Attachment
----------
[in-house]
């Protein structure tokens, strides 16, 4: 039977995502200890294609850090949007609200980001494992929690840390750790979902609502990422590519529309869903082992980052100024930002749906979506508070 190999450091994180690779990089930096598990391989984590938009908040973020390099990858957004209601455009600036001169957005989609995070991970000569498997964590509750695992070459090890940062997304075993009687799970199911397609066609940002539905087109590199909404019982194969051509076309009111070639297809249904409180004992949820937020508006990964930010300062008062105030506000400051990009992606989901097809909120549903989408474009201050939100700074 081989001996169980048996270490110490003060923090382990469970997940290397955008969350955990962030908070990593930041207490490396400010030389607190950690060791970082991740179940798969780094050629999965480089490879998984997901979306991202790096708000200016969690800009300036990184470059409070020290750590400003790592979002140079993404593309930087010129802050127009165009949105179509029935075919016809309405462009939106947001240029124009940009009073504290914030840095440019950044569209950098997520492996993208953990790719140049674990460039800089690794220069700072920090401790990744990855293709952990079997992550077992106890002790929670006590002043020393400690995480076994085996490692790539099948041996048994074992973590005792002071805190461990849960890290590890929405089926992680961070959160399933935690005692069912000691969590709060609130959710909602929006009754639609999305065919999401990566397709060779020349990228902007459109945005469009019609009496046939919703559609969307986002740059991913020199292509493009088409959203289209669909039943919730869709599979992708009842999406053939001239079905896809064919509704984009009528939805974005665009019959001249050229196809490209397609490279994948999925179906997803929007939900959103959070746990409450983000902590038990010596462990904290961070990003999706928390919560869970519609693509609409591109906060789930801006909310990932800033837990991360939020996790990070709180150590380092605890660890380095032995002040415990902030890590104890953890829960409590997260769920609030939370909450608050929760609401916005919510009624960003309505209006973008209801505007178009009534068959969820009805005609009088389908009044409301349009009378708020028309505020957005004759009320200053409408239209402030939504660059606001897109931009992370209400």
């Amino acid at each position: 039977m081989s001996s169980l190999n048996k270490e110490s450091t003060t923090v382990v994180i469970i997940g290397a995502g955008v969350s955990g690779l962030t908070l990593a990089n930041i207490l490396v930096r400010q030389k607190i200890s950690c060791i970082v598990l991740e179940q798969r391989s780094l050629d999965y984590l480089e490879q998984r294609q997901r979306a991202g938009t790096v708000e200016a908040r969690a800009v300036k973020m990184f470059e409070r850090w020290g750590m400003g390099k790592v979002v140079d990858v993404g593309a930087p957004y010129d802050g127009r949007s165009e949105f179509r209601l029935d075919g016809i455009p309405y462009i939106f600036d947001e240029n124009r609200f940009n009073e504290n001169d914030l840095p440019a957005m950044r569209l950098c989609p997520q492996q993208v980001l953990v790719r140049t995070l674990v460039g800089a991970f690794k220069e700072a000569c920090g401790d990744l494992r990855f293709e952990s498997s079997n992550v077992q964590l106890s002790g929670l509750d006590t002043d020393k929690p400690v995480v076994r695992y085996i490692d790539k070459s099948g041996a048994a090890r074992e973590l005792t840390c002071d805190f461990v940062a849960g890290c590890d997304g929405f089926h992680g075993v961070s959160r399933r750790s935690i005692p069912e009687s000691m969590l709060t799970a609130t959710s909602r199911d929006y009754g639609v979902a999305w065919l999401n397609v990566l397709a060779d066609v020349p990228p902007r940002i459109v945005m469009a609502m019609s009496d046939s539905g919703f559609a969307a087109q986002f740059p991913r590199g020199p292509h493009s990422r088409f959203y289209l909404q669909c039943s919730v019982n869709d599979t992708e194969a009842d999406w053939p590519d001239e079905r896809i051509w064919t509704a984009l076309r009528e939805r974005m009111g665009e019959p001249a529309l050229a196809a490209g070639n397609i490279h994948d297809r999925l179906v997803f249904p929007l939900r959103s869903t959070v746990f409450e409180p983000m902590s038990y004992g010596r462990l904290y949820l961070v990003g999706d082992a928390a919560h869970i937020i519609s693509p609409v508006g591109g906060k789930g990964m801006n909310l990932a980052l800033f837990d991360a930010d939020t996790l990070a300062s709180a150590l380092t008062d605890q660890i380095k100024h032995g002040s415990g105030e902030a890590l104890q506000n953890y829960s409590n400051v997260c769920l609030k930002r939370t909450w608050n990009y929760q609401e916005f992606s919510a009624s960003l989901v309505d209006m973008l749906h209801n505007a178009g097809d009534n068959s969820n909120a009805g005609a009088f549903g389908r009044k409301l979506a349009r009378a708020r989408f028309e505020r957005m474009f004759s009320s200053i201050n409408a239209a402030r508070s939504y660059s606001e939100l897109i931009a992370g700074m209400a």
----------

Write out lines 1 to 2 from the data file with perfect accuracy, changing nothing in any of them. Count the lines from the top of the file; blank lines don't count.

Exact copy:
[in-house]
């Protein structure tokens, strides 16, 4: 039977995502200890294609850090949007609200980001494992929690840390750790979902609502990422590519529309869903082992980052100024930002749906979506508070 190999450091994180690779990089930096598990391989984590938009908040973020390099990858957004209601455009600036001169957005989609995070991970000569498997964590509750695992070459090890940062997304075993009687799970199911397609066609940002539905087109590199909404019982194969051509076309009111070639297809249904409180004992949820937020508006990964930010300062008062105030506000400051990009992606989901097809909120549903989408474009201050939100700074 081989001996169980048996270490110490003060923090382990469970997940290397955008969350955990962030908070990593930041207490490396400010030389607190950690060791970082991740179940798969780094050629999965480089490879998984997901979306991202790096708000200016969690800009300036990184470059409070020290750590400003790592979002140079993404593309930087010129802050127009165009949105179509029935075919016809309405462009939106947001240029124009940009009073504290914030840095440019950044569209950098997520492996993208953990790719140049674990460039800089690794220069700072920090401790990744990855293709952990079997992550077992106890002790929670006590002043020393400690995480076994085996490692790539099948041996048994074992973590005792002071805190461990849960890290590890929405089926992680961070959160399933935690005692069912000691969590709060609130959710909602929006009754639609999305065919999401990566397709060779020349990228902007459109945005469009019609009496046939919703559609969307986002740059991913020199292509493009088409959203289209669909039943919730869709599979992708009842999406053939001239079905896809064919509704984009009528939805974005665009019959001249050229196809490209397609490279994948999925179906997803929007939900959103959070746990409450983000902590038990010596462990904290961070990003999706928390919560869970519609693509609409591109906060789930801006909310990932800033837990991360939020996790990070709180150590380092605890660890380095032995002040415990902030890590104890953890829960409590997260769920609030939370909450608050929760609401916005919510009624960003309505209006973008209801505007178009009534068959969820009805005609009088389908009044409301349009009378708020028309505020957005004759009320200053409408239209402030939504660059606001897109931009992370209400």